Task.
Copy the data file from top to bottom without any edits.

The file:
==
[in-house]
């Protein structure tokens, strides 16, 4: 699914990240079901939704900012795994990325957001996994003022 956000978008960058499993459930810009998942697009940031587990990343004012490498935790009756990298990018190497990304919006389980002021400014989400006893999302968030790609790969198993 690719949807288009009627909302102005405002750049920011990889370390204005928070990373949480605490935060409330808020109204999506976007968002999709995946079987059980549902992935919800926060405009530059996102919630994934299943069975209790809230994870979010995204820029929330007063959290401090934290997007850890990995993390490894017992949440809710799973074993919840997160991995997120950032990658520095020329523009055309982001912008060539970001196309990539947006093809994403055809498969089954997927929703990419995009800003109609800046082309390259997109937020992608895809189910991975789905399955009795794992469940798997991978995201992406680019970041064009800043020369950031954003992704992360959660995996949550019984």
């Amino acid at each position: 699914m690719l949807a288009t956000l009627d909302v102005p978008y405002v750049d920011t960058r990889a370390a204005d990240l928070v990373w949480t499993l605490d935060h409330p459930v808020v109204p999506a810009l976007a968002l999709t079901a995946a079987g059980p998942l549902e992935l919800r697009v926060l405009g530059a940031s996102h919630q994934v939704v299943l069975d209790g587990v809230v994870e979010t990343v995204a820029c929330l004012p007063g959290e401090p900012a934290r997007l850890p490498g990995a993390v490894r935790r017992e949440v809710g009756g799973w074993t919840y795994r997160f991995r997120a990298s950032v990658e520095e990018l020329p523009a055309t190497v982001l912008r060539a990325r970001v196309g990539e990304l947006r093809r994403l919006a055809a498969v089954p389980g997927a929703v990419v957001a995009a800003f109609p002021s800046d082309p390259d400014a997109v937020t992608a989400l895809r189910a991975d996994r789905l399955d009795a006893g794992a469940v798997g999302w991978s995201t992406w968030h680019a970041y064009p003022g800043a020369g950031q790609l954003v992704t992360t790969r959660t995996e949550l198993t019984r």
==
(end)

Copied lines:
[in-house]
């Protein structure tokens, strides 16, 4: 699914990240079901939704900012795994990325957001996994003022 956000978008960058499993459930810009998942697009940031587990990343004012490498935790009756990298990018190497990304919006389980002021400014989400006893999302968030790609790969198993 690719949807288009009627909302102005405002750049920011990889370390204005928070990373949480605490935060409330808020109204999506976007968002999709995946079987059980549902992935919800926060405009530059996102919630994934299943069975209790809230994870979010995204820029929330007063959290401090934290997007850890990995993390490894017992949440809710799973074993919840997160991995997120950032990658520095020329523009055309982001912008060539970001196309990539947006093809994403055809498969089954997927929703990419995009800003109609800046082309390259997109937020992608895809189910991975789905399955009795794992469940798997991978995201992406680019970041064009800043020369950031954003992704992360959660995996949550019984």
């Amino acid at each position: 699914m690719l949807a288009t956000l009627d909302v102005p978008y405002v750049d920011t960058r990889a370390a204005d990240l928070v990373w949480t499993l605490d935060h409330p459930v808020v109204p999506a810009l976007a968002l999709t079901a995946a079987g059980p998942l549902e992935l919800r697009v926060l405009g530059a940031s996102h919630q994934v939704v299943l069975d209790g587990v809230v994870e979010t990343v995204a820029c929330l004012p007063g959290e401090p900012a934290r997007l850890p490498g990995a993390v490894r935790r017992e949440v809710g009756g799973w074993t919840y795994r997160f991995r997120a990298s950032v990658e520095e990018l020329p523009a055309t190497v982001l912008r060539a990325r970001v196309g990539e990304l947006r093809r994403l919006a055809a498969v089954p389980g997927a929703v990419v957001a995009a800003f109609p002021s800046d082309p390259d400014a997109v937020t992608a989400l895809r189910a991975d996994r789905l399955d009795a006893g794992a469940v798997g999302w991978s995201t992406w968030h680019a970041y064009p003022g800043a020369g950031q790609l954003v992704t992360t790969r959660t995996e949550l198993t019984r």